Liga MX grapples with changing landscape as Apertura starts

The increased success of the Mexican national sides leaves Liga MX clubs to fend off European suitors for some of their star players. It creates a conundrum for a league reliant on its star players for success.

Oribe Peralta confirmed his Liga MX future by signing for Club América in May, but several of his Mexico teammates may pursue moves abroad before the end of the summer transfer window.

Osvaldo Aguilar / MEXSPORT

International revival prompted a bit of domestic upheaval in Mexico over the past few months. Liga MX clubs expect to keep the majority of their stars in the league for the duration of their careers, though many of them shuffle from club to club during their careers. The resurgence of the Mexican national team, the sustained success of the youth national teams and the willingness of promising players to explore alternatives outside the country creates some uncertainty as the start of the Apertura campaign beckons this weekend.

Resolutions, as always, remain somewhat elusive given the difference in the valuations between Mexican stars, their current sides and the foreign clubs in pursuit of them. Raúl Jiménez, Miguel Layún and Alan Pulido feature prominently on the list of potential targets. Their uncertain futures -- Pulido, in particular, is in the middle of a protracted campaign to swap Tigres for Olympiakos -- leave the bedrock of the league and several clubs in a more fragile state as the new season approaches.

Liga MX leans on domestic stars to supply a firm foundation for the usual tumult during the summer transfer window. The swap meet -- including the departure of Clausura top scorer Enner Valencia from Liguilla runners-up Pachuca to West Ham United, pending a work permit -- brought the usual influx of talent from South America, prompted a raft of loan deals to fill out squads economically, shored up the bottom lines and shuffled a few familiar faces to new clubs. It is no surprise, though, to see the most important move involve one of the country’s two largest clubs and one of the national team’s biggest stars.

Club América responded to the uneven Clausura campaign by purchasing Oribe Peralta from Santos Laguna. Peralta represents both a significant reinforcement to lead the line and a statement of intent to shift back to the successful course charted during Miguel Herrera’s reign. The modest step backwards during the Clausura – combined with the ascent of Club León after its triumph in both tournaments last season – prompted a splashy outlay as a show of strength. It is an arrival designed to underscore America’s stature as well as its intent to return to the top of the league.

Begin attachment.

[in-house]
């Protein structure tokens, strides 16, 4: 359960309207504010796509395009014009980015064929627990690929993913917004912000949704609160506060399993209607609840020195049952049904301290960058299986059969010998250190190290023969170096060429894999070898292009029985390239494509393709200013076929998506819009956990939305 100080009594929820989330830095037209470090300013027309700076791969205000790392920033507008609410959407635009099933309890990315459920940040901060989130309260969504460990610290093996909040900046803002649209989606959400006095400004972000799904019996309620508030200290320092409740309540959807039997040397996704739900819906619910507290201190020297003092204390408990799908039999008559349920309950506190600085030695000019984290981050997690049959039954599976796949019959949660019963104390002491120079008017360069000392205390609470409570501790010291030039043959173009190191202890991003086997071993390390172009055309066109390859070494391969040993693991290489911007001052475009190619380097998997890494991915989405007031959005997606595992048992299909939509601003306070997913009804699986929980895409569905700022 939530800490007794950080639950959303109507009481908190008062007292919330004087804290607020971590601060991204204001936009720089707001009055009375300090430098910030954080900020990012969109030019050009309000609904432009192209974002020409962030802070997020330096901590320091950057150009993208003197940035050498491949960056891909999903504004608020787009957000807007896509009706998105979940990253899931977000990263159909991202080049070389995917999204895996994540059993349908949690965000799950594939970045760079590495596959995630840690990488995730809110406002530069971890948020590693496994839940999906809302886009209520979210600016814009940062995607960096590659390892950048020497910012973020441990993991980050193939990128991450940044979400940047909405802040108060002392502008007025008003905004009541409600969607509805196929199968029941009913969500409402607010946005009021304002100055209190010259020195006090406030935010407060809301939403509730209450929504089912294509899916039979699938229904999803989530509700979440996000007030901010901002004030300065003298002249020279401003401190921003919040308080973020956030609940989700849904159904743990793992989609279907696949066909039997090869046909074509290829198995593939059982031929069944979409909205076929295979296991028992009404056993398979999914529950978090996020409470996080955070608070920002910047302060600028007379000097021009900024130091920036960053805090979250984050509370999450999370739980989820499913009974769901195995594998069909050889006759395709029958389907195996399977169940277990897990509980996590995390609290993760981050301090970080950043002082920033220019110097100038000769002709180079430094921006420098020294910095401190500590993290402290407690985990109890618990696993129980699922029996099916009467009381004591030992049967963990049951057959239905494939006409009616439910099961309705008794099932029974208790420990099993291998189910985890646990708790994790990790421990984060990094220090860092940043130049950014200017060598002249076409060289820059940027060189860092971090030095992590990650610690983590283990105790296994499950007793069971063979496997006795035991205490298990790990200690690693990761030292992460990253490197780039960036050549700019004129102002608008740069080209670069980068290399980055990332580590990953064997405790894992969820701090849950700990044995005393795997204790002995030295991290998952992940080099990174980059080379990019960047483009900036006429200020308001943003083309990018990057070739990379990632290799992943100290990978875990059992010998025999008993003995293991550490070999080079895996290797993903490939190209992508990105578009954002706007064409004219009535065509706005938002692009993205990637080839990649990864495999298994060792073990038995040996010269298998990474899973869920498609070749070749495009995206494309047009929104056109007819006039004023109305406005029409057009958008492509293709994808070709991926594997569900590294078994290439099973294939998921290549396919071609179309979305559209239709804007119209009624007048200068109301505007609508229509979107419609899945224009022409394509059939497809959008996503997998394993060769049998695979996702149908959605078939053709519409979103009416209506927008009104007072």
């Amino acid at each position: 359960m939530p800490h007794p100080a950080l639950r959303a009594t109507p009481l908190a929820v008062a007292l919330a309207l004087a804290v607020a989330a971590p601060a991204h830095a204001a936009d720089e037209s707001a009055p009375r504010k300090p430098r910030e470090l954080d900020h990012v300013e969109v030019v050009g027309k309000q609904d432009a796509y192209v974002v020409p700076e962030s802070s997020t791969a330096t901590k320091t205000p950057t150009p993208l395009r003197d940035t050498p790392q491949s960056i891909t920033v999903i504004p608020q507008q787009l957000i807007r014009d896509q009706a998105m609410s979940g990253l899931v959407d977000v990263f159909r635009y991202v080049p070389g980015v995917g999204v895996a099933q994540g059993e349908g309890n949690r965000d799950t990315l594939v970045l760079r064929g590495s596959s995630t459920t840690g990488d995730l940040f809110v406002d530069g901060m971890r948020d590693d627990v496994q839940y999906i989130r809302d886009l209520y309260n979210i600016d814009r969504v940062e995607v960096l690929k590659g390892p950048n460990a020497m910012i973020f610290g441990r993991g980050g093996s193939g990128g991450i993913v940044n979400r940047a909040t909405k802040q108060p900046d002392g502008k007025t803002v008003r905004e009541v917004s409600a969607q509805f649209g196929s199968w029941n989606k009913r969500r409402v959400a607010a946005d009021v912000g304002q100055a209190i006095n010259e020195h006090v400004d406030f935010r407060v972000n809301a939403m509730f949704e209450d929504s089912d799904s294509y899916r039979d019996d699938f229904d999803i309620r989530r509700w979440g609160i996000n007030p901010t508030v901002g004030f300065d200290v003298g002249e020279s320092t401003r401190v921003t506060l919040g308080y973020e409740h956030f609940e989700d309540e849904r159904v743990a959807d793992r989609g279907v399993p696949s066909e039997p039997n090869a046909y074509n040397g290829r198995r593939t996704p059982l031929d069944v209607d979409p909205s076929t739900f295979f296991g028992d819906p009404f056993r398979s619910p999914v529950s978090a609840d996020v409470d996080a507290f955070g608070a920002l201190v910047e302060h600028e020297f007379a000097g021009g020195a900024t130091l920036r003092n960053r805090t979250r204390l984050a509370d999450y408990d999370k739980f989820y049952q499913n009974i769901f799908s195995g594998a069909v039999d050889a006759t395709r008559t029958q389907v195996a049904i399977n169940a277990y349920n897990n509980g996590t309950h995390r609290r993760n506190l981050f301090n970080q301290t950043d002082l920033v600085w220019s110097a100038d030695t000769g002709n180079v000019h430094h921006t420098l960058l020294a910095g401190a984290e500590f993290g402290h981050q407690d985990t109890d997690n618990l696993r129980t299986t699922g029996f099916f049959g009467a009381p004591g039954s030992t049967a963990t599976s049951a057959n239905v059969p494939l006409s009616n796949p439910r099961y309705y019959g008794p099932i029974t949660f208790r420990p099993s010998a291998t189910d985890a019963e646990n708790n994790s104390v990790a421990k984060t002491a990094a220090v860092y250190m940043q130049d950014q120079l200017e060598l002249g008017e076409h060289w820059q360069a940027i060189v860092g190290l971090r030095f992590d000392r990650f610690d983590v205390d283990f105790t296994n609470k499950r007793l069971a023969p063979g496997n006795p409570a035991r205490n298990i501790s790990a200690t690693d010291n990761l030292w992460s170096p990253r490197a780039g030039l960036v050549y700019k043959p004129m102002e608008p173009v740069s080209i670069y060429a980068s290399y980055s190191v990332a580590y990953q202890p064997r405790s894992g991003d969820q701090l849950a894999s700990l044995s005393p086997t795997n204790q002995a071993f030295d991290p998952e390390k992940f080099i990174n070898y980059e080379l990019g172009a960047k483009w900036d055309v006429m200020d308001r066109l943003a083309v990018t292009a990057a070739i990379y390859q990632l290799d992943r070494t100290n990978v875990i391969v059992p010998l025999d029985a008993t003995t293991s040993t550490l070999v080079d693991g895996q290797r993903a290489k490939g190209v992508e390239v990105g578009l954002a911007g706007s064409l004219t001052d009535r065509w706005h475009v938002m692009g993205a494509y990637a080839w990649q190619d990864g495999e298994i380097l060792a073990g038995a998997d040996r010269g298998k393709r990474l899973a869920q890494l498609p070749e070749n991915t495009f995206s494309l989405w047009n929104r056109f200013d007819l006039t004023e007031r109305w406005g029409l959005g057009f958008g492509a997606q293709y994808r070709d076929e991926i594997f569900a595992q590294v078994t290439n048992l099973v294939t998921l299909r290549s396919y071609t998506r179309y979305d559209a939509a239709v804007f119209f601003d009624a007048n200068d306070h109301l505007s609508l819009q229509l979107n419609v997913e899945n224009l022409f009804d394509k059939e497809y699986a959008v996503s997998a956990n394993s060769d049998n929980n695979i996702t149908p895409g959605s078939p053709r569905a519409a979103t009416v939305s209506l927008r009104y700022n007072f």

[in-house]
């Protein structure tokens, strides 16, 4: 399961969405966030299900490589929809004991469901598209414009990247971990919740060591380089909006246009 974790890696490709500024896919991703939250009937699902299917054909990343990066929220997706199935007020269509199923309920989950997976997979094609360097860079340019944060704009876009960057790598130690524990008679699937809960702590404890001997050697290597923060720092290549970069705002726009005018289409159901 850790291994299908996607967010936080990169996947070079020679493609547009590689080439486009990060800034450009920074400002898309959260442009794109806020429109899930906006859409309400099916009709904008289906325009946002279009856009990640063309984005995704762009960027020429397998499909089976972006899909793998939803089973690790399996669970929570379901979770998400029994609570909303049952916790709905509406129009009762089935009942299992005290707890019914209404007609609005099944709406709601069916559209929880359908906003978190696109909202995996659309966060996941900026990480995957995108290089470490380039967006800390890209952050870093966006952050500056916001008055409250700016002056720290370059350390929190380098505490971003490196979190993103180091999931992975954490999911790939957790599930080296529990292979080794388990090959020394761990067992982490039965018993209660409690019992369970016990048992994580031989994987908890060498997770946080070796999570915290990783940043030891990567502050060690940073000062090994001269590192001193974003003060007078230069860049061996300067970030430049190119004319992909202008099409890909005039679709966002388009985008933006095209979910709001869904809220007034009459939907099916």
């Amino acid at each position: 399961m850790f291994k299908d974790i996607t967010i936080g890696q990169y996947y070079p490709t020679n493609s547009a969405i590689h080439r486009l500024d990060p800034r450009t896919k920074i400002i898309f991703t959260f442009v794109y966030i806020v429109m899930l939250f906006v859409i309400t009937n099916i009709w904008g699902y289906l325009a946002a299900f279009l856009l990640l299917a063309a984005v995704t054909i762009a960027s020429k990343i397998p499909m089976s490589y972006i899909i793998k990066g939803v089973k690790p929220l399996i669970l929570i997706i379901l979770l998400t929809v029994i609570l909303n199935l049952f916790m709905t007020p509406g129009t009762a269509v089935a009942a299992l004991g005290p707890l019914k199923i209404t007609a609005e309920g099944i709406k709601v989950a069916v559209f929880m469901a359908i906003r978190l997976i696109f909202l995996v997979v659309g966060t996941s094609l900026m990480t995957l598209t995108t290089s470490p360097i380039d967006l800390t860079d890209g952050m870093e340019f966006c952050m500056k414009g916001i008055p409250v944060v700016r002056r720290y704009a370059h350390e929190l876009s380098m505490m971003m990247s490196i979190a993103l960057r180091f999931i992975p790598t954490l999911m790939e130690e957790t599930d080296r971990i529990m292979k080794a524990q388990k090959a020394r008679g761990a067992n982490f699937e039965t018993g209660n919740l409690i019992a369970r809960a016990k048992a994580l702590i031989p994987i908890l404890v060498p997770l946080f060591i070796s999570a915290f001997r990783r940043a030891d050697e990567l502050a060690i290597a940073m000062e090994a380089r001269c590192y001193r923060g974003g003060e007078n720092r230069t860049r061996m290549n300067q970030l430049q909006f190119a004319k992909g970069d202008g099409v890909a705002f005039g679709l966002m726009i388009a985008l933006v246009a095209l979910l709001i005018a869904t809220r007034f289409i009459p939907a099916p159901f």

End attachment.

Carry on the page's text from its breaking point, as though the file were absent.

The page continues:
The sum of Peralta’s arrival and several defensive changes -- Lanús stalwart Paolo Goltz arrived to fill the void left by the departures of Aquivaldo Mosquera (Pachuca) and Maza Rodriguez (Cruz Azul) -- places América atop the list of contenders to depose León this season. The rest of the field may take some time to emerge with Cruz Azul and Toluca among the likeliest teams to join Las Aguilas in close pursuit of the holders.

Guadalajara will hope to join the chasing pack after signing veterans Fernando Arce, Angel Reyna and Carlos Salcido during the summer, but the club must focus first and foremost on accumulating the points required to steer clear of relegation. The continued chaos and the poor results over the past few tournaments leave Chivas in a perilous spot. The state of affairs somehow consigns one of the two largest clubs in the country to scrap with promoted city rivals Leones Negros, Puebla and Veracruz to avoid the unthinkable descent into Ascenso MX next spring.

The one bright line between the top and the bottom of the table comes from the importance of domestic players throughout. León rose to the top of Liga MX by building a core of domestic players like Luis Montes, Carlos Peña, José Juan Vázquez and then supplementing the ranks with astute foreign signings. Pachuca relied on its youth development scheme to fuel its surprising push to the Clausura final. América -- a side often seduced by foreign signings given its vast wealth and its success in that department -- turned to Peralta this summer to prepare for another title push. Chivas, as always, leaned on its firmly held philosophies to reinforce for its relegation push.

The tendency to look inward and retain top players makes the next month or so particularly intriguing. Foreign clubs continue to evaluate top Mexican transfer targets and pursue them with some vigor. Liga MX sides churn out talented prospects to help fill the void for club and country, but the idea of losing more and more of them along the way poses a potential threat to the carefully constructed balance. The period between now and the end of the summer transfer window will offer a glimpse of the potential toll extracted and solidify the expectations as the Apertura cranks into gear.

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